Most development projects leave little room for change;
thus, finding development shortcuts can rescue valuable time. One way to
efficiently use development time is to take advantage of existing products as
opposed to developing everything from scratch.

Microsoft Office is one product that you should leverage. In
recent columns, we’ve covered .NET integration with Outlook, Word, and Excel. Today
we revisit Excel by utilizing its charting features to present data in a .NET
Windows Forms application.

Using Microsoft Excel

To utilize Excel in your application, the Microsoft Excel
Object Library must be made available. If using Visual Studio .NET, a reference
may be added to a project via the Project | Add Reference menu selection. The
COM tab within the Add Reference window provides access to COM libraries
installed on the system. Excel is listed as Microsoft.Excel,
and the specific name will depend on the Excel version installed. I have Excel
2003 on my system, so the COM library is listed as Microsoft.Excel
11.0 Object Library. In addition, two namespaces are necessary:

  • Microsoft.Office.Interop.Excel: Allows you to work
    with Excel objects via .NET interop.
  • System.Runtime.InteropServices: Includes the COMException class, allowing you to properly handle
    COM-related exceptions.

These namespaces simplify the process of utilizing Excel
objects within a .NET application.

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Excel chart objects

You must work with standard Excel worksheets to utilize one
or more charts. One or more cells on worksheets are used as the chart’s data
source. For this reason, we must be familiar with the Excel objects as well as
the related chart objects, which include the following:

  • Application: Represents the entire
    Excel application.
  • Workbook: A single Excel workbook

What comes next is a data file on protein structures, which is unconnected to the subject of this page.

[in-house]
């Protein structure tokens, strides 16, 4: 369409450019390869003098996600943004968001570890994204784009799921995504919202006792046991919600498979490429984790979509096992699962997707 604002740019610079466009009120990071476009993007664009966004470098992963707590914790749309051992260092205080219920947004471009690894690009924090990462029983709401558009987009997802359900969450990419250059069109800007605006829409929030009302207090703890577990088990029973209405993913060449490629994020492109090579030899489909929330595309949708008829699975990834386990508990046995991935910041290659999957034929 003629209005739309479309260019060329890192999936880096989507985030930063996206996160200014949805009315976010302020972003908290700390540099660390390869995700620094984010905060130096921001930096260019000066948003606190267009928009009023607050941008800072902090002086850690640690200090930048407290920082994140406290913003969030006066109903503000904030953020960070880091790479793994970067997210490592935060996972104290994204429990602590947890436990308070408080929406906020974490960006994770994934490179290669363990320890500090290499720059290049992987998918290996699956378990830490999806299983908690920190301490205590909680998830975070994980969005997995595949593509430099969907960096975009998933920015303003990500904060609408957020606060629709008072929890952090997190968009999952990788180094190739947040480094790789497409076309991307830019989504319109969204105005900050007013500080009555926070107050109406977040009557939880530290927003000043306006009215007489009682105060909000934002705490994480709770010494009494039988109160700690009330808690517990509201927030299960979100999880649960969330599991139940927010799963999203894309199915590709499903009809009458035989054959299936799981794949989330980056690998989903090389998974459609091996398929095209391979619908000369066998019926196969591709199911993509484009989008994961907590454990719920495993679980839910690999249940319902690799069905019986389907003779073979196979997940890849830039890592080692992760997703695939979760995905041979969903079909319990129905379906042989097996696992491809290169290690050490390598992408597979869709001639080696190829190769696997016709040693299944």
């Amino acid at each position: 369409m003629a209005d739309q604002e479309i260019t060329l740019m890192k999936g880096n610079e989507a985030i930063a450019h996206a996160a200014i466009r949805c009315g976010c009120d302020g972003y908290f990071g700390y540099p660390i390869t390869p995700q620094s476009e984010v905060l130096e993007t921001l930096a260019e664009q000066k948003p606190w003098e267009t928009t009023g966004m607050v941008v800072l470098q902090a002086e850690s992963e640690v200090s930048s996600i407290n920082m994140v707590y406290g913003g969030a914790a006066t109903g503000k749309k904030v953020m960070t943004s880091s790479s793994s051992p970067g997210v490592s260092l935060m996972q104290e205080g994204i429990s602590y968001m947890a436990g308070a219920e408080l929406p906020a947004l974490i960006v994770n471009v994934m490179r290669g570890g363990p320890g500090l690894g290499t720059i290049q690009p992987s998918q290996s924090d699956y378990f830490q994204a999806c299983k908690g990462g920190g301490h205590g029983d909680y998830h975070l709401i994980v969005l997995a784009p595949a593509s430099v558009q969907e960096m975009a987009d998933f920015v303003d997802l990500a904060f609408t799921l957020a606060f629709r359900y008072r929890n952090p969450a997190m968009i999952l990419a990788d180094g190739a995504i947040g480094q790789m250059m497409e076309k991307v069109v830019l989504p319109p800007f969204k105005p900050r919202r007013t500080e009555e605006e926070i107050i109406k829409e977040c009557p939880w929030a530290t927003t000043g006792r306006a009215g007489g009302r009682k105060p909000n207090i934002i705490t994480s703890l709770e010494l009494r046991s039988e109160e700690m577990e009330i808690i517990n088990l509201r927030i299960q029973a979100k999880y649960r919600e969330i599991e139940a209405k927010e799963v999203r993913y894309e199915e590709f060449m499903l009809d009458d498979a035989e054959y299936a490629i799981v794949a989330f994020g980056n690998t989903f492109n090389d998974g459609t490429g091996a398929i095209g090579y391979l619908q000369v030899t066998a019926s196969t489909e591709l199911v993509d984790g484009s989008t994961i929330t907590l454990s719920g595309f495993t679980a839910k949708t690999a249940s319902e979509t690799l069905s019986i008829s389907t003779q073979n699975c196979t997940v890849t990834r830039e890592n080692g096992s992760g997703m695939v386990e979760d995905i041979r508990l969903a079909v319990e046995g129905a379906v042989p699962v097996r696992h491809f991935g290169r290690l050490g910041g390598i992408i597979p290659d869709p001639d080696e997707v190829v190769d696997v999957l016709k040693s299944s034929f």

that may contain one or more worksheets.
  • Worksheet: An individual Excel
  • Range: A range of cells within a
  • Chart: A single Excel chart. Its ChartType property designates the type of chart to be
  • Charts: A collection of Excel
    Sheet objects (the parent of both Chart and Worksheet objects) containing references
    to each of the charts contained in the active workbook. In addition, it
    contains an Add method for adding a new chart to the workbook.

Excel.Chart.ChartType property

The type of chart displayed is an important detail. For this
reason, let’s take a closer look at the ChartType
property of the Excel.Chart object. The Excel.Chart.ChartType property has numerous options for
chart presentation. The following list contains a subset of the complete list
of choices:

  • xlArea: An area chart is used.
  • xlAreaStacked: A stacked area chart is used.
  • xlBarClustered: A clustered bar chart is used.
  • xlBubble: Chart data is displayed in
    bubble format.
  • xlColumnStacked: Chart data is displayed in
    stacked columns.
  • xlLine: A line chart is used.
  • xlPie: A standard pie chart is used.
  • xlXYScatter: A scatter chart is used.

Code sample

With the basic object model covered, let’s turn our
attention to coding. Our sample creates an Excel chart using data inserted into
the worksheet via code. It is a Windows Forms application built with Visual
Studio .NET with all code included. The crux of the Excel automation is
contained in the button’s click event.
Listing A contains the C# code, while Listing B